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Comments about ‘Jordan School District opens doors on its last planned school’

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Published: Monday, July 28 2014 5:34 p.m. MDT

Updated: Monday, July 28 2014 5:34 p.m. MDT

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GoldenGrizz86
West Jordan, UT

Thank you voters for short changing our kids. Sure, let's pack 40-50 kids into a classroom like sardines. I'm sure they'll learn somehow!

freedomforthepeople
Sandy, UT

With thousands of students on waiting lists at local charter schools, the cities should make agreements with charter organizers and open the schools that are needed. The district isn't needed to solve the class size problem.

These partnerships would also allow the cities to decide where to put the schools (which has been a sticking point with the cities when trying to work with the district). In providing charter schools for their families, cities would also be able to provide some parents what they are hoping for, and these parents would move their children out of crowded schools, making them less crowded for those that remain. It would be a win-win-win (cities, parents, students).

It's time for a new paradigm.

Mom of Six
Northern Utah, UT

The problem with overcrowded schools has everything to do with misinformed voters voting down a measure for a bond. As I recall, it would have added a mere $25 per month to house taxes per household. (Most people spend more than that a month on cell phones or movie tickets.) So sad to see see students packed in like sardines into a classroom.
Although everyone is screaming for charters, it has been my experience that district schools are far better. Many charters, at least in our area, have poorly trained staff, parent boards who fire people far too often for small infractions, and/or are not equipped very well compared to district schools. In fact most teachers in charters do not stay, mainly due to poor working conditions. Charter schools are full of teachers with little or no experience. Most parents who try them often don't stay and come back to their district schools. (Again this is in my area, not sure about the Jordan School district area.) This does not alleviate overcrowding problems that everyone likes to shout about!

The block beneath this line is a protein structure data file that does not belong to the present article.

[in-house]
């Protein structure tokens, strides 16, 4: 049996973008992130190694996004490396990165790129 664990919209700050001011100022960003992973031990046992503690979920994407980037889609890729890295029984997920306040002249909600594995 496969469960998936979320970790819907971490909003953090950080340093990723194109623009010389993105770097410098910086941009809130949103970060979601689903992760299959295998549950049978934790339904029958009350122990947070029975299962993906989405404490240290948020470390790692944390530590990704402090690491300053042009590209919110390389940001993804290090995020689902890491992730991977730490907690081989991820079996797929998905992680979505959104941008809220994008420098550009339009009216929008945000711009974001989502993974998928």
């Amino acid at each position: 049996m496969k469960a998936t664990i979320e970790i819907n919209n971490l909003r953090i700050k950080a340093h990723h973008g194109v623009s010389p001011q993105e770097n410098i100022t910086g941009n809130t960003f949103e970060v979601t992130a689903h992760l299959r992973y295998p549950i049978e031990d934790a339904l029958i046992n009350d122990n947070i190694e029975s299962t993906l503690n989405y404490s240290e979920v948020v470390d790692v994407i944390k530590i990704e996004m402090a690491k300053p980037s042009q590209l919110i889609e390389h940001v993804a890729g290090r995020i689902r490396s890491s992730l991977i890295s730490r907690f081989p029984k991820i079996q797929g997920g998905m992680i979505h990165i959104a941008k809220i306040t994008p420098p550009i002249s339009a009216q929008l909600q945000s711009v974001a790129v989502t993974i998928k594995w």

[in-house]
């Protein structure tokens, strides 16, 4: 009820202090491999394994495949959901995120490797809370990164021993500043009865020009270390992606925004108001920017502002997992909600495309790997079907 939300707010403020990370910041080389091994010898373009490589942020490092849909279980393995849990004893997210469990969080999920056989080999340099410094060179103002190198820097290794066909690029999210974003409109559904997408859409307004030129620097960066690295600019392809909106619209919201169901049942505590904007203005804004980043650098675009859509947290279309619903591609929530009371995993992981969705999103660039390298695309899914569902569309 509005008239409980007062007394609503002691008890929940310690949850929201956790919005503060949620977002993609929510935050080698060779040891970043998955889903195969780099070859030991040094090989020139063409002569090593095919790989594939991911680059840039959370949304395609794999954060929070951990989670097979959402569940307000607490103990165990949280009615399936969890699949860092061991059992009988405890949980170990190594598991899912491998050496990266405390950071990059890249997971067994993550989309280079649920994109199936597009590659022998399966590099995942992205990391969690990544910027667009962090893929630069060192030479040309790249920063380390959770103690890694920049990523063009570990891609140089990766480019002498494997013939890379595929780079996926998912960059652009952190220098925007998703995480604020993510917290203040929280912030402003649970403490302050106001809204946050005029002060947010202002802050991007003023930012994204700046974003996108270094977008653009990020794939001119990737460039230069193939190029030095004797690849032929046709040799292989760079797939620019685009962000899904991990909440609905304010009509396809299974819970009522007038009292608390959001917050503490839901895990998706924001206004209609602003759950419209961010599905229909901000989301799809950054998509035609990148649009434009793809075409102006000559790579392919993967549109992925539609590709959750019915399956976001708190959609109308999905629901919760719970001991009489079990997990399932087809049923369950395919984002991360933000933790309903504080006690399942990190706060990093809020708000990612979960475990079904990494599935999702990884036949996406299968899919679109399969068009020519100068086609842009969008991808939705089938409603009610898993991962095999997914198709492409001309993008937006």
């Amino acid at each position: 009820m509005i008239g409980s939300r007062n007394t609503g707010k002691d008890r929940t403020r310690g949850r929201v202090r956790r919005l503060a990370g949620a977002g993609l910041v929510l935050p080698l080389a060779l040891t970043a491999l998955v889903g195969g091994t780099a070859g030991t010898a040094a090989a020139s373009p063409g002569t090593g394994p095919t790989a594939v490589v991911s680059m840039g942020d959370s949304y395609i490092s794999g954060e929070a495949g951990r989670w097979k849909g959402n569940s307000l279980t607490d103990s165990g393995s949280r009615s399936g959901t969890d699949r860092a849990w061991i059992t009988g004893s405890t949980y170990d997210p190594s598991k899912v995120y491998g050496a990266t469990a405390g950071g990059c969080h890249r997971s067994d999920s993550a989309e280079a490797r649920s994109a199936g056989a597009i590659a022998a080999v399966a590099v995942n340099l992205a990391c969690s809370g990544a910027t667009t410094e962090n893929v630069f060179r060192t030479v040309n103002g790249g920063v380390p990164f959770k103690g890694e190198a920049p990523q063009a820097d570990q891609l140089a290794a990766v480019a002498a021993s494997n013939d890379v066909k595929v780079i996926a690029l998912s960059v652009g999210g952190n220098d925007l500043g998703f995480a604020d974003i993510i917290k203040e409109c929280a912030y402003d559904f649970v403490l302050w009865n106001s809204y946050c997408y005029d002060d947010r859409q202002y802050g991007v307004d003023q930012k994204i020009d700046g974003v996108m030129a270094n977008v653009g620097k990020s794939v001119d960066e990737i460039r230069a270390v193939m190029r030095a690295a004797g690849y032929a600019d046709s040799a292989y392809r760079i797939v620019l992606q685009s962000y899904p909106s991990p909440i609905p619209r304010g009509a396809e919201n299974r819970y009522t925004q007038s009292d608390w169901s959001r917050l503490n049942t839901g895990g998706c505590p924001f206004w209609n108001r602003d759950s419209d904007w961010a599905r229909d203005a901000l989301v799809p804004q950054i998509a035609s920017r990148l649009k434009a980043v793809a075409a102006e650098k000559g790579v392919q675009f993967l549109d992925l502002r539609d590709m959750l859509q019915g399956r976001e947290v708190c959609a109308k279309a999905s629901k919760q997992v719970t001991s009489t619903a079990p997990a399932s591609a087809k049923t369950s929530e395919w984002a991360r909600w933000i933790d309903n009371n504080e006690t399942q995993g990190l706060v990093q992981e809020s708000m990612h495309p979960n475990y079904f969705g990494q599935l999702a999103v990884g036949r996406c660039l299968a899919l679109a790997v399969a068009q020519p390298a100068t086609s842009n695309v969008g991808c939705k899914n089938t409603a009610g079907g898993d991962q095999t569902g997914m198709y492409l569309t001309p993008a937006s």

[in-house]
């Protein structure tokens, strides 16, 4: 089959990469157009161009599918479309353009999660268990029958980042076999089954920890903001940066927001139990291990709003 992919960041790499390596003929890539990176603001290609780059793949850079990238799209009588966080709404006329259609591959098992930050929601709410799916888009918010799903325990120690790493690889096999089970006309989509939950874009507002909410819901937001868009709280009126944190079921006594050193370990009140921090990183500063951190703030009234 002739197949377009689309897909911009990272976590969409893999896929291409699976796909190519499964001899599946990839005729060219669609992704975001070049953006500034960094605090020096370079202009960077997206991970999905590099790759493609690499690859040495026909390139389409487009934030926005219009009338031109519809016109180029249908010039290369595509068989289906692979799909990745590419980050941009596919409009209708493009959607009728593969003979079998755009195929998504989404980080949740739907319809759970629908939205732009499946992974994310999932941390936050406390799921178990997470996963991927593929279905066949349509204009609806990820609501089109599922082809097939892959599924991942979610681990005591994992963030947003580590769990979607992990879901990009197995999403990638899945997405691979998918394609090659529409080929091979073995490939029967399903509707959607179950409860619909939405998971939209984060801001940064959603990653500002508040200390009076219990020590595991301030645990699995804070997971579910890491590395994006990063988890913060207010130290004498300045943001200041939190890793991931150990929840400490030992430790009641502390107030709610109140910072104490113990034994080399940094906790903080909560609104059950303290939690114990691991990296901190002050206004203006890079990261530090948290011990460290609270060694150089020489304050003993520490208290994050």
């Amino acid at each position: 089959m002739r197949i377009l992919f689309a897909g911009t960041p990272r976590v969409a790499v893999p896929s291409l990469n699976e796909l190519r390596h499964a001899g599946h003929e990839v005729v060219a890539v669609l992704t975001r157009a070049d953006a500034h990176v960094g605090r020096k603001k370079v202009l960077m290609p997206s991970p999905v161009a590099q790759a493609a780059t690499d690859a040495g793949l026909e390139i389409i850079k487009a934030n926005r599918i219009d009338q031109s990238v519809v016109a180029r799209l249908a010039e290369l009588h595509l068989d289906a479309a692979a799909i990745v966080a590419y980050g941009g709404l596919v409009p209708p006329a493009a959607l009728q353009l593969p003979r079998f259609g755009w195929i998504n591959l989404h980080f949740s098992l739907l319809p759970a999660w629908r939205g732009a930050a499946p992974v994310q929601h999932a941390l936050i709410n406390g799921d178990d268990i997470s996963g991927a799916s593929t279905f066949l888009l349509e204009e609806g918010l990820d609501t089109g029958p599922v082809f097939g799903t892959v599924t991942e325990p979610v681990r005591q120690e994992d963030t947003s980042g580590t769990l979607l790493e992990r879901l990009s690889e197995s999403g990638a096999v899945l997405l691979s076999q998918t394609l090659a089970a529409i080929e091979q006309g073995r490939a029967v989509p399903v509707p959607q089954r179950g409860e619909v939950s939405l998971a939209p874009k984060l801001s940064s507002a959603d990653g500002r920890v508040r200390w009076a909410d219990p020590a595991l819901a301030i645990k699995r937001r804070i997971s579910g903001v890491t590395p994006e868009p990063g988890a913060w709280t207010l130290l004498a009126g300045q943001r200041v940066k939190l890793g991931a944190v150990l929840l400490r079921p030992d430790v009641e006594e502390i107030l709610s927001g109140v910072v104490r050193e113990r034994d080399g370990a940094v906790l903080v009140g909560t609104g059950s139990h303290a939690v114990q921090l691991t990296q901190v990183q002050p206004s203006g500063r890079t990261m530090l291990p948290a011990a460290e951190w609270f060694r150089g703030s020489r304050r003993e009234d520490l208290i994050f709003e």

mcclark
Salt Lake City, UT

Paying taxes used to be a patriotic duty. Now its a dirty word.

freedomforthepeople
Sandy, UT

The charter school numbers simply don't support the allegations of gross mismanagement at charter schools. Why would parents be lining up to get in if they are so obviously inferior and poorly managed? They wouldn't, and they aren't.

The point missed here is why should we coerce citizens into paying more school taxes to support the district schools until all the parents who would rather send their child to a charter school have them in one? It is logical that we would be better off investing in the schools parents want than passing more taxes forcing parents to pay for schools they don't really want.

IndependentThought
Bountiful, UT

@GoldenGrizz86:

Although an elementary school of over 1,000 students is absurdly large, this does not of necessity indicate that students are being crammed into classrooms with one adult managing 40-50 students. On average, K-2 classrooms in the State of Utah have between 22 and 24 students per classroom. Grades 3-6 range from 24-27 students per classroom. Most districts work very hard to keep the student:teacher ratio as low as possible. What an elementary school of more than 1,000 students really indicates is the presence of more highly qualified teachers, para-educators and parent volunteers in the building overall. The goal remains to keep class sizes as low as possible given current school funding models from the State Legislature. I do, however agree with your point that the voters, probably through misinformation and a fear of ANY type of tax increase have shortchanged the students by not allowing the District to have sufficient funding to meet projected growth models over the next 10 years.

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